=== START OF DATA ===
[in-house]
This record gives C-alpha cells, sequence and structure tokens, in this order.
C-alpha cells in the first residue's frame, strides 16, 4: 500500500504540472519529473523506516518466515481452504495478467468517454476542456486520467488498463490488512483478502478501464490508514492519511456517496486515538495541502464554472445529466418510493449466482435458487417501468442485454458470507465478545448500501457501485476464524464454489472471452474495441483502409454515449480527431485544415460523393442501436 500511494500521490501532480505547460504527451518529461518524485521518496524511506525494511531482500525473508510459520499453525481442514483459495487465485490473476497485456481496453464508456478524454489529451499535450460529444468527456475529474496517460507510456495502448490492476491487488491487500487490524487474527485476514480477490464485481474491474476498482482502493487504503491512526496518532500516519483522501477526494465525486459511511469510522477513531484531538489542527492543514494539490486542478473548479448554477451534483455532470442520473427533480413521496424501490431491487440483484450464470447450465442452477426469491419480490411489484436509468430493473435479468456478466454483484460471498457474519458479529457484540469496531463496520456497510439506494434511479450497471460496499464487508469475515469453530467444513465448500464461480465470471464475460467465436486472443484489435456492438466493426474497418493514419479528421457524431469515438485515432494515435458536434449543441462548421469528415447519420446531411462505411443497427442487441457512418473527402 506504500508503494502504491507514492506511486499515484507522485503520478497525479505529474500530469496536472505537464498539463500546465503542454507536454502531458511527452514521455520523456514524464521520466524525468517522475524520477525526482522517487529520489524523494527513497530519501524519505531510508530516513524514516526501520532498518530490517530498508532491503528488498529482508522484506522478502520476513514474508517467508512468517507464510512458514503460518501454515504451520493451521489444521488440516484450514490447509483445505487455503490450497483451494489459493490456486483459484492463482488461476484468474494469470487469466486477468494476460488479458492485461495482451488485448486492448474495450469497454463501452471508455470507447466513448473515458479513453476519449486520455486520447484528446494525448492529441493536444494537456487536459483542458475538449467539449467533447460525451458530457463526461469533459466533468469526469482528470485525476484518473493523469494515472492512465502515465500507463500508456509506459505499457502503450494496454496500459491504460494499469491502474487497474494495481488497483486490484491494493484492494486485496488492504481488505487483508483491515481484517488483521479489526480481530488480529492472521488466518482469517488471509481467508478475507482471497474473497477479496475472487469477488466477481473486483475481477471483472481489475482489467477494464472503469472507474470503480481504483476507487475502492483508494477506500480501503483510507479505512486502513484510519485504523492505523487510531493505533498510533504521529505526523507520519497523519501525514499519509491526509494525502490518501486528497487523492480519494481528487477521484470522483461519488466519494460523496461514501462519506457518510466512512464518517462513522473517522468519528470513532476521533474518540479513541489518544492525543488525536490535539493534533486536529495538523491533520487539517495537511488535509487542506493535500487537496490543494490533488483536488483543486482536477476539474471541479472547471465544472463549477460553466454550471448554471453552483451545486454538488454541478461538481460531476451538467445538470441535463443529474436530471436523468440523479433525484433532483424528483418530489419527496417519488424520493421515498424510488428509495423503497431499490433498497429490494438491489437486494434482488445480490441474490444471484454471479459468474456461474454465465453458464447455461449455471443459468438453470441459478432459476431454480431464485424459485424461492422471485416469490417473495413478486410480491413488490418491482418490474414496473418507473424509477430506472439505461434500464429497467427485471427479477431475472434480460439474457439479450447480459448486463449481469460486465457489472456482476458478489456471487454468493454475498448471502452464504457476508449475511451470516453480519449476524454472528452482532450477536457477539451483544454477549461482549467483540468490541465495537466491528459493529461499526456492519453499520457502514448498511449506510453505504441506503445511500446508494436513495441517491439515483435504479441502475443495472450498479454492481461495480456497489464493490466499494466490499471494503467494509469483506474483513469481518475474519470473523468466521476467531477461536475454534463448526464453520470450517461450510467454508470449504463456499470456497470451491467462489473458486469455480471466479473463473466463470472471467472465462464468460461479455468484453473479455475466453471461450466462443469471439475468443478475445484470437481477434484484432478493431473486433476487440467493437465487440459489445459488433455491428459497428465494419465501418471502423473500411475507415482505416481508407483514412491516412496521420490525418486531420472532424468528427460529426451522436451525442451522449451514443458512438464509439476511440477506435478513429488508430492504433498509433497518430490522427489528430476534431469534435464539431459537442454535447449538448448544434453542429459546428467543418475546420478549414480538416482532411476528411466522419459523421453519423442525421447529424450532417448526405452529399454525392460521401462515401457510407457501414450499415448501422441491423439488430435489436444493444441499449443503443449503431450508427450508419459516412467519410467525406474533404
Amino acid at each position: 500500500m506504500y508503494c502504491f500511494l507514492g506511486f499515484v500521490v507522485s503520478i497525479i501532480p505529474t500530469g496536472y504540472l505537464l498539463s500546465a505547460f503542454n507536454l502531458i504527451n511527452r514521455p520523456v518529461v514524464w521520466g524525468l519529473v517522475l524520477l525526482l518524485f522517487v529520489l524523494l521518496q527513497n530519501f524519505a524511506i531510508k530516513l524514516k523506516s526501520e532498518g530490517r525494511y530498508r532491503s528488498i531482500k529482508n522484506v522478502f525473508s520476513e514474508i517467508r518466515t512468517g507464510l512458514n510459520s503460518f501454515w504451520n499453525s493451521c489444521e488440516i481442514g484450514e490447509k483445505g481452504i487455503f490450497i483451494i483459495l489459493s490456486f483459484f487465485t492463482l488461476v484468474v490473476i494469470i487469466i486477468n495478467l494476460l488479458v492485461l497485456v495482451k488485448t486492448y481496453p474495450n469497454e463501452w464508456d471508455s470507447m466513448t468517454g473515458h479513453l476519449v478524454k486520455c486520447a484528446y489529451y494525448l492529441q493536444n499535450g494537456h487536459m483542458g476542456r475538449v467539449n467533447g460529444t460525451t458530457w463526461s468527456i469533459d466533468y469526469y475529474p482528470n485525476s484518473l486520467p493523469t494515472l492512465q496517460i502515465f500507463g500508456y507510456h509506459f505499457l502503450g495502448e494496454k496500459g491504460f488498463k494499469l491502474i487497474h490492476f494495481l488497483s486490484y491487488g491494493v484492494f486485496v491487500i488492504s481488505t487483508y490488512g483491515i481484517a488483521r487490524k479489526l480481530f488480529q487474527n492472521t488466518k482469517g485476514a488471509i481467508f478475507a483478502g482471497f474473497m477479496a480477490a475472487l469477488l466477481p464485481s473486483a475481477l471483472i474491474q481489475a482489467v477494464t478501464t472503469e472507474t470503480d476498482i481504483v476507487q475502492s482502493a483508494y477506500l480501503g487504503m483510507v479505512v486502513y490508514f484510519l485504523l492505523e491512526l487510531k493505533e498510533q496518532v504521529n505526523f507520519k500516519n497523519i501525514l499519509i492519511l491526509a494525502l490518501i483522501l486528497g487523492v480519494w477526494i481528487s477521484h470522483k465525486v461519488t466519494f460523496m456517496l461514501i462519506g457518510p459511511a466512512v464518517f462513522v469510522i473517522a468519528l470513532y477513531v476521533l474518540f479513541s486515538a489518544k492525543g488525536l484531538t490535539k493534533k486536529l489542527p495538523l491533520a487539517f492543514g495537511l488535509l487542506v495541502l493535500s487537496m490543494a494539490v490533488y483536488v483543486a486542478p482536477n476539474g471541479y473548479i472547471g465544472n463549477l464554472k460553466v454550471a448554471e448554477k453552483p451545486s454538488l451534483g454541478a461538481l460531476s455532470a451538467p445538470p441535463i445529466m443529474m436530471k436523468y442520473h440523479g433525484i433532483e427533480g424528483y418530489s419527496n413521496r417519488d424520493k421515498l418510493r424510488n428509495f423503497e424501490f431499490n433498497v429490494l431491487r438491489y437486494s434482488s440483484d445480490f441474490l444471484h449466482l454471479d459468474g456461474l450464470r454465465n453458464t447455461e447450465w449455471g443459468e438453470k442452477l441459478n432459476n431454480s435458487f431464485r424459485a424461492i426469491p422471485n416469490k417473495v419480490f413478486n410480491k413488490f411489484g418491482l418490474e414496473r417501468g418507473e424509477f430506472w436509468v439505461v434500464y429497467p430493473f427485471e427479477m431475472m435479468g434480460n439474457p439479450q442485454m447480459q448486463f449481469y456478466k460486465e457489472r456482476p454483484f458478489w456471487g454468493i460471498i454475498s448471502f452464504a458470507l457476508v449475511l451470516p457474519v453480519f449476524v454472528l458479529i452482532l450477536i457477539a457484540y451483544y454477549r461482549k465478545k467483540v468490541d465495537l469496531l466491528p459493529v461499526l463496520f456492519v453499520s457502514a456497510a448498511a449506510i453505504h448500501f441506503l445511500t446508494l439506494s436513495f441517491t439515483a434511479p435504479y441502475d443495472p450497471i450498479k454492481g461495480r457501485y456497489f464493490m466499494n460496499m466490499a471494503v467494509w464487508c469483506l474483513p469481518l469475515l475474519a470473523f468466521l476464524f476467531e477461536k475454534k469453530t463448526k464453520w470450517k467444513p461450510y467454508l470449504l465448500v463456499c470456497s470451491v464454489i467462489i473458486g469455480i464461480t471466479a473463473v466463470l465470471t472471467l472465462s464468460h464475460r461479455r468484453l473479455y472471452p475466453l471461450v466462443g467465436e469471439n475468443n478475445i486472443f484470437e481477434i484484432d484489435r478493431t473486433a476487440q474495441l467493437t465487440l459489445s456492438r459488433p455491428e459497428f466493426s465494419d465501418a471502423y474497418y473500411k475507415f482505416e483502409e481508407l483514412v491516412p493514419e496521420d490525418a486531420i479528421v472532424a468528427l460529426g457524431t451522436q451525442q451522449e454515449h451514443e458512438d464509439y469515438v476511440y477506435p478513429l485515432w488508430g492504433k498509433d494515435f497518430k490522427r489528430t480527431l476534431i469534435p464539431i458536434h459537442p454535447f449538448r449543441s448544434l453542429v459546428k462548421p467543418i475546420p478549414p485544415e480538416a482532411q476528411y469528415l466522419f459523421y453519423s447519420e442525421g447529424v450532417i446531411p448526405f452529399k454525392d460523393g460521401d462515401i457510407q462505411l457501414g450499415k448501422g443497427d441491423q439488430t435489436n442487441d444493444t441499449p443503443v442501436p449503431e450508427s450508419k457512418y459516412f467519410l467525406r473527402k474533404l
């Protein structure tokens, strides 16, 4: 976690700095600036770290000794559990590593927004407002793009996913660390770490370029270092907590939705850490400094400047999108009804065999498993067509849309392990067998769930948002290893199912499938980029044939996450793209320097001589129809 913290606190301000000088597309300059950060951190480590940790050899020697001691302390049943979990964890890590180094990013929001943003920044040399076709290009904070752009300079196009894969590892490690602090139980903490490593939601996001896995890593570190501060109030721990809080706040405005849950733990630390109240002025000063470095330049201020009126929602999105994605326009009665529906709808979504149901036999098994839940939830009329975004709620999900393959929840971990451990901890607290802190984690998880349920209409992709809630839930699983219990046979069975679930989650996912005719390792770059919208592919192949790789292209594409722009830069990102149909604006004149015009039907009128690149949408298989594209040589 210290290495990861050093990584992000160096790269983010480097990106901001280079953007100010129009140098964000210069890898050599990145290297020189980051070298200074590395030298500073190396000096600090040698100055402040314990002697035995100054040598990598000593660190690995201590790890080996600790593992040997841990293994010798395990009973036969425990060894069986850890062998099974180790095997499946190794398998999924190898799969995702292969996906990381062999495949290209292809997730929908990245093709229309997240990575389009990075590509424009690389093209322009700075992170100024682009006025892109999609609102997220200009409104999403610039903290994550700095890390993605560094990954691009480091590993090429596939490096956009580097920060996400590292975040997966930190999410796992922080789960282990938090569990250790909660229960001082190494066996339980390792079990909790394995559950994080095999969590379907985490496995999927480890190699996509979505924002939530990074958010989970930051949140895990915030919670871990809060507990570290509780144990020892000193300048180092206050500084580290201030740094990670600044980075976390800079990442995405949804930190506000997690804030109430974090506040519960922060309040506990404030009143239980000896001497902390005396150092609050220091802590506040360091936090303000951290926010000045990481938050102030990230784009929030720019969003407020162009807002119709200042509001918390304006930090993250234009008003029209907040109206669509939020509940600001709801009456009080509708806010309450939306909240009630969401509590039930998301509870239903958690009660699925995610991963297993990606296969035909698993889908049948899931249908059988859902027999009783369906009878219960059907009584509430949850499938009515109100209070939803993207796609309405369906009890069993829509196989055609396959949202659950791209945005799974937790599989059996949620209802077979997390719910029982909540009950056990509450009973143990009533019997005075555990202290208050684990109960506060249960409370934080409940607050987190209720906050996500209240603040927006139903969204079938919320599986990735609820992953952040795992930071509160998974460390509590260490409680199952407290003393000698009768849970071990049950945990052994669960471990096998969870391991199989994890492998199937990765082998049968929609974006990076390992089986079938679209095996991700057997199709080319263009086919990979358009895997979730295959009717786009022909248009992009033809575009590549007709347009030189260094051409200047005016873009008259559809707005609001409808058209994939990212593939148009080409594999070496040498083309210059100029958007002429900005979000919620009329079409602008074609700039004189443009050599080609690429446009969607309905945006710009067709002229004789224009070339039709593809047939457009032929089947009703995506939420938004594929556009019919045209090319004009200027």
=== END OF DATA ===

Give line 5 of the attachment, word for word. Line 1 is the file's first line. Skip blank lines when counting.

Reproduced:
């Protein structure tokens, strides 16, 4: 976690700095600036770290000794559990590593927004407002793009996913660390770490370029270092907590939705850490400094400047999108009804065999498993067509849309392990067998769930948002290893199912499938980029044939996450793209320097001589129809 913290606190301000000088597309300059950060951190480590940790050899020697001691302390049943979990964890890590180094990013929001943003920044040399076709290009904070752009300079196009894969590892490690602090139980903490490593939601996001896995890593570190501060109030721990809080706040405005849950733990630390109240002025000063470095330049201020009126929602999105994605326009009665529906709808979504149901036999098994839940939830009329975004709620999900393959929840971990451990901890607290802190984690998880349920209409992709809630839930699983219990046979069975679930989650996912005719390792770059919208592919192949790789292209594409722009830069990102149909604006004149015009039907009128690149949408298989594209040589 210290290495990861050093990584992000160096790269983010480097990106901001280079953007100010129009140098964000210069890898050599990145290297020189980051070298200074590395030298500073190396000096600090040698100055402040314990002697035995100054040598990598000593660190690995201590790890080996600790593992040997841990293994010798395990009973036969425990060894069986850890062998099974180790095997499946190794398998999924190898799969995702292969996906990381062999495949290209292809997730929908990245093709229309997240990575389009990075590509424009690389093209322009700075992170100024682009006025892109999609609102997220200009409104999403610039903290994550700095890390993605560094990954691009480091590993090429596939490096956009580097920060996400590292975040997966930190999410796992922080789960282990938090569990250790909660229960001082190494066996339980390792079990909790394995559950994080095999969590379907985490496995999927480890190699996509979505924002939530990074958010989970930051949140895990915030919670871990809060507990570290509780144990020892000193300048180092206050500084580290201030740094990670600044980075976390800079990442995405949804930190506000997690804030109430974090506040519960922060309040506990404030009143239980000896001497902390005396150092609050220091802590506040360091936090303000951290926010000045990481938050102030990230784009929030720019969003407020162009807002119709200042509001918390304006930090993250234009008003029209907040109206669509939020509940600001709801009456009080509708806010309450939306909240009630969401509590039930998301509870239903958690009660699925995610991963297993990606296969035909698993889908049948899931249908059988859902027999009783369906009878219960059907009584509430949850499938009515109100209070939803993207796609309405369906009890069993829509196989055609396959949202659950791209945005799974937790599989059996949620209802077979997390719910029982909540009950056990509450009973143990009533019997005075555990202290208050684990109960506060249960409370934080409940607050987190209720906050996500209240603040927006139903969204079938919320599986990735609820992953952040795992930071509160998974460390509590260490409680199952407290003393000698009768849970071990049950945990052994669960471990096998969870391991199989994890492998199937990765082998049968929609974006990076390992089986079938679209095996991700057997199709080319263009086919990979358009895997979730295959009717786009022909248009992009033809575009590549007709347009030189260094051409200047005016873009008259559809707005609001409808058209994939990212593939148009080409594999070496040498083309210059100029958007002429900005979000919620009329079409602008074609700039004189443009050599080609690429446009969607309905945006710009067709002229004789224009070339039709593809047939457009032929089947009703995506939420938004594929556009019919045209090319004009200027």